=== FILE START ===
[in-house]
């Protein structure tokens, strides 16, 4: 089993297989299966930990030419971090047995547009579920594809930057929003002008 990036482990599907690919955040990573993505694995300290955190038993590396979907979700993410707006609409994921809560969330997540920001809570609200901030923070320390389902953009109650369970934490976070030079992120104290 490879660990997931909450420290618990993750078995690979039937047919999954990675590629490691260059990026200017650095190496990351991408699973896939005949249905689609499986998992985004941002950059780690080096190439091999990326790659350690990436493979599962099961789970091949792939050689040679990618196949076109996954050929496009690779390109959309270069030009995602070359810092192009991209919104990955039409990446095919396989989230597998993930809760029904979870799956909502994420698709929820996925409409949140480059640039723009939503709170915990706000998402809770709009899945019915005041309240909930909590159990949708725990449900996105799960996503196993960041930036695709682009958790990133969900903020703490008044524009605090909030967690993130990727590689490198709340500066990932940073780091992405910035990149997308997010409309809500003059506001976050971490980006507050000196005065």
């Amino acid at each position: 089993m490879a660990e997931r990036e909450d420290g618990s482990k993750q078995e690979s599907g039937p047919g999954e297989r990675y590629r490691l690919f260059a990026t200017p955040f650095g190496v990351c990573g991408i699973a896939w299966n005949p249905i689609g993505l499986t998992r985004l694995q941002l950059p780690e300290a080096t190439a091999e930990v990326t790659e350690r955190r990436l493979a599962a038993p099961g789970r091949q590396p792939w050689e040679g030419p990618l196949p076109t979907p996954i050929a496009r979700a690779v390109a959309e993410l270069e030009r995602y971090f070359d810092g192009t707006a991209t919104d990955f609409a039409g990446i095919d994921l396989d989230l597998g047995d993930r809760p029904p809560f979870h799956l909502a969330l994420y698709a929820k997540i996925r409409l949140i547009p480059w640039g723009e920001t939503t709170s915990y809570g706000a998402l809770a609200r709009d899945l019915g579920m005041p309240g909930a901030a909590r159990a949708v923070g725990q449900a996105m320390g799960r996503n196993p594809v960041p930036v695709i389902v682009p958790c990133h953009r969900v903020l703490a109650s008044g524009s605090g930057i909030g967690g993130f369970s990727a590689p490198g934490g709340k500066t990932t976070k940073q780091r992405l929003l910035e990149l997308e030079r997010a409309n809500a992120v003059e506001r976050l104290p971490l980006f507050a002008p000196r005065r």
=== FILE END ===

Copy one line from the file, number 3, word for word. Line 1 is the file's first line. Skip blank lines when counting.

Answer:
């Amino acid at each position: 089993m490879a660990e997931r990036e909450d420290g618990s482990k993750q078995e690979s599907g039937p047919g999954e297989r990675y590629r490691l690919f260059a990026t200017p955040f650095g190496v990351c990573g991408i699973a896939w299966n005949p249905i689609g993505l499986t998992r985004l694995q941002l950059p780690e300290a080096t190439a091999e930990v990326t790659e350690r955190r990436l493979a599962a038993p099961g789970r091949q590396p792939w050689e040679g030419p990618l196949p076109t979907p996954i050929a496009r979700a690779v390109a959309e993410l270069e030009r995602y971090f070359d810092g192009t707006a991209t919104d990955f609409a039409g990446i095919d994921l396989d989230l597998g047995d993930r809760p029904p809560f979870h799956l909502a969330l994420y698709a929820k997540i996925r409409l949140i547009p480059w640039g723009e920001t939503t709170s915990y809570g706000a998402l809770a609200r709009d899945l019915g579920m005041p309240g909930a901030a909590r159990a949708v923070g725990q449900a996105m320390g799960r996503n196993p594809v960041p930036v695709i389902v682009p958790c990133h953009r969900v903020l703490a109650s008044g524009s605090g930057i909030g967690g993130f369970s990727a590689p490198g934490g709340k500066t990932t976070k940073q780091r992405l929003l910035e990149l997308e030079r997010a409309n809500a992120v003059e506001r976050l104290p971490l980006f507050a002008p000196r005065r």